Ray Bradbury says that ideas are like cats and women: the harder you chase them, the faster they run away. Instead, inspiration comes at odd times and under strange conditions. It hits when you’re driving, or mowing the lawn, or standing in the grocery line. Or as you’re drifting off to sleep, or when you’re four-thirds of the way to drunk with your brothers on Christmas Eve. All of this underlines the importance of one of the best habits a writer can take on: always carry your magic notebook. When ideas stream through your consciousness, scrawl them down in the magic notebook. When you’re working later, you can review your ideas and work on what’s on your plate that day. This process accomplishes several things:
- You stop forgetting brilliant ideas you had while away from your work area.
- You can avoid writer’s block by having a list of ideas ready to hand.
- You’re less tempted to abandon current projects for new inspiration, because you’re confident the idea will still be available later on.
Your notebook doesn’t have to be an actual pen-and-paper notebook anymore. Many writers use a digital audio recorder, or even a practically antique handheld tape recorder. Cell phones will do in a pinch with an integral audio recorder, or you can just call and leave yourself a message. The new app phones combine the best features of notebooks and audio. Me, I stick with my grid-ruled Moleskine notebook — just like Hemmingway and Morrow, but Odin knows I’m a bit of a Luddite. One final word on the notebook for shower thinkers. By happy accident, my baby boy taught me a solution to the shower inspiration: tub crayons. These wipable, waterproof babies let you preserve those ideas without stepping out, chilling yourself to the bone and soaking the floor in the process. Thanks for listening.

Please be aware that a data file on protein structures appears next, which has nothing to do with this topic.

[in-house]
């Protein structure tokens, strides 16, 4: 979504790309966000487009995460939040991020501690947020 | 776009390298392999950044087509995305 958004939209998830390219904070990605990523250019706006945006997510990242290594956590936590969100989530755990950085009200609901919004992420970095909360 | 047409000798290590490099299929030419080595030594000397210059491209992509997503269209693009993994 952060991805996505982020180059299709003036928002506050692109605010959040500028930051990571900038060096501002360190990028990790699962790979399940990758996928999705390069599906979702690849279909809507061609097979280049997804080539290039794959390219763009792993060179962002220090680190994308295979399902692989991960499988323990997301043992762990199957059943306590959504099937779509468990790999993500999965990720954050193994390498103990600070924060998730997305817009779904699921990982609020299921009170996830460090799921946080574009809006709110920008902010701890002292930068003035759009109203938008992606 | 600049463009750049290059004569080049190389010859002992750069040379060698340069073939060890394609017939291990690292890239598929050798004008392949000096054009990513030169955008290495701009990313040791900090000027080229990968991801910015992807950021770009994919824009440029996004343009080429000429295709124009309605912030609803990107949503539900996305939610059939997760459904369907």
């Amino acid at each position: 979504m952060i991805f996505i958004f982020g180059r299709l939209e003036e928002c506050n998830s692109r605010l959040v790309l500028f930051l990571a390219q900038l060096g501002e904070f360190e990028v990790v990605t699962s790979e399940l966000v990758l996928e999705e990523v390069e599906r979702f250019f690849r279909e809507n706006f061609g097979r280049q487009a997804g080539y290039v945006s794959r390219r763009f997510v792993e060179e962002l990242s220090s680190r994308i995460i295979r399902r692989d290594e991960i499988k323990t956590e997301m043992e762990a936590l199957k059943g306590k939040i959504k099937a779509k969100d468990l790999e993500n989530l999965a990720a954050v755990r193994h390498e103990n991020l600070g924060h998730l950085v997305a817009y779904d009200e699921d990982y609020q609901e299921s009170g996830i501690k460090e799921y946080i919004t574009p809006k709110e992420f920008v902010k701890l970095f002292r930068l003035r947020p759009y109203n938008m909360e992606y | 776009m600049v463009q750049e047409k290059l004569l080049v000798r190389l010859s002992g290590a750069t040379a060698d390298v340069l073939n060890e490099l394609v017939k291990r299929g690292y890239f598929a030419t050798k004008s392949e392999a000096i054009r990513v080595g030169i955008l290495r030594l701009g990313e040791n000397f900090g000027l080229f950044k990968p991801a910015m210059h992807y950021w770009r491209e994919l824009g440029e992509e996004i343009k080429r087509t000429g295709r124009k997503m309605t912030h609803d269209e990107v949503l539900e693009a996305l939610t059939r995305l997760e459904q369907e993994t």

My father was a great writer and he used to write his ideas down on paper–any piece of paper. When he passed away, we found sheets and sheets of little pieces of paper with “snippets” of writing on them, whether it was a story idea, dialogue, or just a witty line he came up with. He’d write stuff down during his day at work and bring the pieces of paper home every night in his lunch box. Sometimes, he’d write it on paper that had his Home Depot list on it, too. We even found a small notebook filled with story ideas in his fishing vest. He took every opportunity to jot ideas down. It’s really a must for writers–ideas can strike any time. Great post!